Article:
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MPMF15 Must See – Strand of Oaks

I climbed a mountain today. On the way down the mountain I saw a woman carrying what appeared to be a swaddled baby in her arms. The climb was strenuous. My first thought was – what the hell is happening here?

That was also my thought when I listened to TImothy Showalter’s, the dude behind Strand of Oaks, top four songs on Spotify. “Goshen 97” gives “Summer of ’69” a run in terms of a nostalgic anthem for all things about making music and being young. “Shut In” is dripping with big Bruce Springsteen feels. “JM” is all Iron and Wine goes electric that morphs into dark, pulsing rock. “HEAL” is a synthed-out Orgy/Bauhaus baby. See for yourself.

You will have to go to Spotify for the others. But that should be enough for you to pick up what I’m throwing down. So, back to my thought, what the hell is going on here? I don’t have an answer to that question. But I do know that I want to see this guy. I’m curious to see how the show holds together with music that is running across the board. Plus, Showalter’s lyrics are punching me right in the feels.

I do know what the hell was going on with the woman headed up the mountain with a baby. She wasn’t holding a baby. She had her jacket wrapped up in her arms and was cradling it, which killed my curiosity immediately. Maybe I never what to know what the hell is going on with Strand of Oaks and just enjoy it.


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Midpoint Music Festival 2015

This is always the sequence of emotions I experience with the MPMF line-up. Every. Year. EVERY. STINKING. YEAR. SINCE 2005.

  1. I am disappointed because I am thinking of all the indie acts that are on tour that weren’t booked.
  2. I am slightly disturbed by how few of the bands I recognize considering how much indie rock I listen to.
  3. I wonder if the fest has gotten smaller. (This has been true some years. At some point the fest had close to 300 bands. Last year the fest had just under 150. This year it’s just over 100. Net, this is a year where the fest got smaller.)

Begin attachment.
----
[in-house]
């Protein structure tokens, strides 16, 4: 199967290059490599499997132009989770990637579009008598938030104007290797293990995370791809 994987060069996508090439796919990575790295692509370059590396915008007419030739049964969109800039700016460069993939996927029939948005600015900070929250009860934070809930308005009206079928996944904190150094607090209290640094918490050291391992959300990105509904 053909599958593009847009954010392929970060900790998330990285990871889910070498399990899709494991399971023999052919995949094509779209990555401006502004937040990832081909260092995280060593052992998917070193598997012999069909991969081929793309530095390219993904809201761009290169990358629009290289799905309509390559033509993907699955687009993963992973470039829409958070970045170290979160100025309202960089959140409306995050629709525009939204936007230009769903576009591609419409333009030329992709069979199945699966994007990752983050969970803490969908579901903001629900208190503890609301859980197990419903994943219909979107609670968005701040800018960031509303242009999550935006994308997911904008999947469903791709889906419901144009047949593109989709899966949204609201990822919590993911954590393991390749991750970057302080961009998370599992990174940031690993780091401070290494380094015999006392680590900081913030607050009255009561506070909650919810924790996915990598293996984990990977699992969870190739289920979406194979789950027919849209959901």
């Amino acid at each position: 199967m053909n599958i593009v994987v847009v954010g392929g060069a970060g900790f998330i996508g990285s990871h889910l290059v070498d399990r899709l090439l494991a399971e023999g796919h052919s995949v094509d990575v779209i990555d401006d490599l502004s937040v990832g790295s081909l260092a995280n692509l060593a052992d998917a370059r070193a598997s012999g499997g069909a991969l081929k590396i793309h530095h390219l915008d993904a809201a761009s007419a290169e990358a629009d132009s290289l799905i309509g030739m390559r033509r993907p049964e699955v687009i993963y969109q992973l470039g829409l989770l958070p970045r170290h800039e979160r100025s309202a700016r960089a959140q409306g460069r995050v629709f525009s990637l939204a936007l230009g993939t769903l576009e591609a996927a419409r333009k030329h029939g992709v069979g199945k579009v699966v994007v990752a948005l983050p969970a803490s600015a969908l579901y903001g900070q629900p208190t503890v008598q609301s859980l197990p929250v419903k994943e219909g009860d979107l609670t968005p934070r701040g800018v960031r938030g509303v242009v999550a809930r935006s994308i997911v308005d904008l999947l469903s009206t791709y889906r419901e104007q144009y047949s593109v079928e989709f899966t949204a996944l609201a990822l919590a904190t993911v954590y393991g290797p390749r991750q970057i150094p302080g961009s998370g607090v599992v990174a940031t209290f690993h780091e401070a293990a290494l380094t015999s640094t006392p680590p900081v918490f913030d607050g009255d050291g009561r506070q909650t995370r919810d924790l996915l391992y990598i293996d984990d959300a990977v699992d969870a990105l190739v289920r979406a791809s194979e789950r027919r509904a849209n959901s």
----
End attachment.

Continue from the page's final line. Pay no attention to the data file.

4. I start listening.
  5. I notice a few things I like.
  6. I listen A LOT.
  7. I realize that I like most of the acts.
  8. I listen even more.
  9. I start to get excited to see a lot of this live.
  10. I literally listen to the MPMF playlist for weeks on end
  11. I notice the variety of music represented in the line-up.
  12. I start to love a bunch of the acts.
  13. I can’t wait for the fest.
  14. I am certain the fest will be spectacular. (This typically happens in early September.)

I am on step 14, and I haven’t written a single blog entry about what I am going to see. In my defense, I did just move across the country. So, it’s not like I was just playing video games and time got away from me.

I have a little less than three weeks until MPMF15 kicks off. My goal is to blog daily from now until then about what I’m pumped about seeing. And go!

Here’s the Spotify playlist that I made for MPMF15. Have a listen if you wish.

You wanna see past MPMF pictures and such? I have you covered.
MPMF14 – Saturday
MPMF14 – Friday
MPMF14 – Thursday
MPMF13 – Saturday
MPMF13 – Friday
MPMF13 – Thursday